Antitrust litigation, including a $180 million settlement with Iowa, continues to plague Microsoft. Still, Microsoft shows little signs of slowing down, continuing to expand its presence in the video game industry with the Xbox 360, and the portable music industry with its Zune player line.


[Submitted by Christo [PCD]]

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Thursday 17 January 2008

Sun Microsystems buys software maker MySQL


 Christo [PCD]    17 Jan : 22:40
 None    Misc

SAN FRANCISCO — Sun Microsystems (JAVA) has agreed to buy open-source software maker MySQL for $1 billion, beefing up the server maker's database offerings with a company whose technology is used by some of the world's biggest websites.

SAN FRANCISCO — Sun Microsystems (JAVA) has agreed to buy open-source software maker MySQL for $1 billion, beefing up the server maker's database offerings with a company whose technology is used by some of the world's biggest websites.

Sun, in separate announcements before the market opened, said its second quarter revenue would narrowly exceed Wall Street estimates. It also said profit would fall at the high end of analysts' expectations. The company revealed its preliminary results ahead of schedule.

Sun is paying $800 million in cash and assuming $200 million in options to acquire MySQL. The Swedish company makes open-source database software used by companies such as online search leader Google, popular Internet hangout Facebook. and Finnish phone maker Nokia.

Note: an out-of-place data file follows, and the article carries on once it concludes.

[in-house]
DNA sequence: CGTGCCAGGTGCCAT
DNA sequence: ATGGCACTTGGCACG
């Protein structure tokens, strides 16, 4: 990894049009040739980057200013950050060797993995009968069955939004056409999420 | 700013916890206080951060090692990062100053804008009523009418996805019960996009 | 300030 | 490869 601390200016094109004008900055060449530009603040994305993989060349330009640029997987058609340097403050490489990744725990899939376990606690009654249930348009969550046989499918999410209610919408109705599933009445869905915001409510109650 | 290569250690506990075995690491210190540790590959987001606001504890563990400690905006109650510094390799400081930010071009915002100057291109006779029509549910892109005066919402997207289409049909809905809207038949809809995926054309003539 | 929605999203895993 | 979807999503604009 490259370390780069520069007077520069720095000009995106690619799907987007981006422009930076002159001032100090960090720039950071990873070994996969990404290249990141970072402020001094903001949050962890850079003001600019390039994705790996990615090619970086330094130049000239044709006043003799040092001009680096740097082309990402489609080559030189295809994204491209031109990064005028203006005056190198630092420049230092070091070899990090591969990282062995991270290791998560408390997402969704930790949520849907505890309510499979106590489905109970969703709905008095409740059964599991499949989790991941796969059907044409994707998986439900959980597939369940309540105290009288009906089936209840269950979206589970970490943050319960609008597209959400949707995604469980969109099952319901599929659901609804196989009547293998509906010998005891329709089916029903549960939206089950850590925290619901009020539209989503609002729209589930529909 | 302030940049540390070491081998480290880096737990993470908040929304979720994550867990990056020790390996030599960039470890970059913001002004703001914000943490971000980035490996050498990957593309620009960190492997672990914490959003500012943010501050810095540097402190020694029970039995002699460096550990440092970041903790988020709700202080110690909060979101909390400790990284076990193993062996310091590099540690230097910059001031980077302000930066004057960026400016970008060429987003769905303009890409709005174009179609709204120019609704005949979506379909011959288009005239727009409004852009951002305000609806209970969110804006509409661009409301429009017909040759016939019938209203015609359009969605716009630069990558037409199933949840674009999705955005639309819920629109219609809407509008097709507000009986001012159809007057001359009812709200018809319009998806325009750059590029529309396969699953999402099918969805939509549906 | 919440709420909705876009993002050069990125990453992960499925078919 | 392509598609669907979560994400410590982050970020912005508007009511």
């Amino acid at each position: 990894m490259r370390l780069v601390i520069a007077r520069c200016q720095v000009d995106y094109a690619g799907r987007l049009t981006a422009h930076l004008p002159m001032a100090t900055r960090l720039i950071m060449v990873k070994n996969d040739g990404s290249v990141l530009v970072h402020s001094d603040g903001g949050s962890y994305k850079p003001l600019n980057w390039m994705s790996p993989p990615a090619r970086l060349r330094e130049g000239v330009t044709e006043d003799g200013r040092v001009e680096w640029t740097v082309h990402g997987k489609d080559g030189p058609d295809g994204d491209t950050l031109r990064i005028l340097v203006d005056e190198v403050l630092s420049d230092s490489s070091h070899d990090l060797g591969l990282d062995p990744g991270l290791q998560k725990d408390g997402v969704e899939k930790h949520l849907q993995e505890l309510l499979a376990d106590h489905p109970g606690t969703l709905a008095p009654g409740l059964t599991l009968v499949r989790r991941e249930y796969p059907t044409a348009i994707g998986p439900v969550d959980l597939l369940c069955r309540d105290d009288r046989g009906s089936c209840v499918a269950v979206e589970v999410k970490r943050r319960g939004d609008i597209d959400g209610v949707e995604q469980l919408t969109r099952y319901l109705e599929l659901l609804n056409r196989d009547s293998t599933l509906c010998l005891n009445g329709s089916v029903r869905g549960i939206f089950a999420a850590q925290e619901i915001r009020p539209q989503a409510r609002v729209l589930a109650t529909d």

Sun said the deal will help spread MySQL's software to large corporations, which have been the biggest customers of Sun's servers and software, and boost its distribution through Sun's relationships with other server makers such as IBM and Dell.

The acquisition, expected to close in the third or fourth quarter, takes pressure off Sun to spend some of the cash it's been accumulating. It also bolsters its software offerings with a well-known known name in Internet data retrieval.

Sun also said it expects net income of between $230 million to $265 million, or 28 cents to 32 cents a share. Analysts surveyed by Thomson Financial were expecting profit of between 22 cents and 38 cents.

Sun said it expects to notch about $3.6 billion in sales during the second quarter. Analysts were expecting, on average, $3.58 billion in sales.
[Submitted by AiKePaH[ZM]]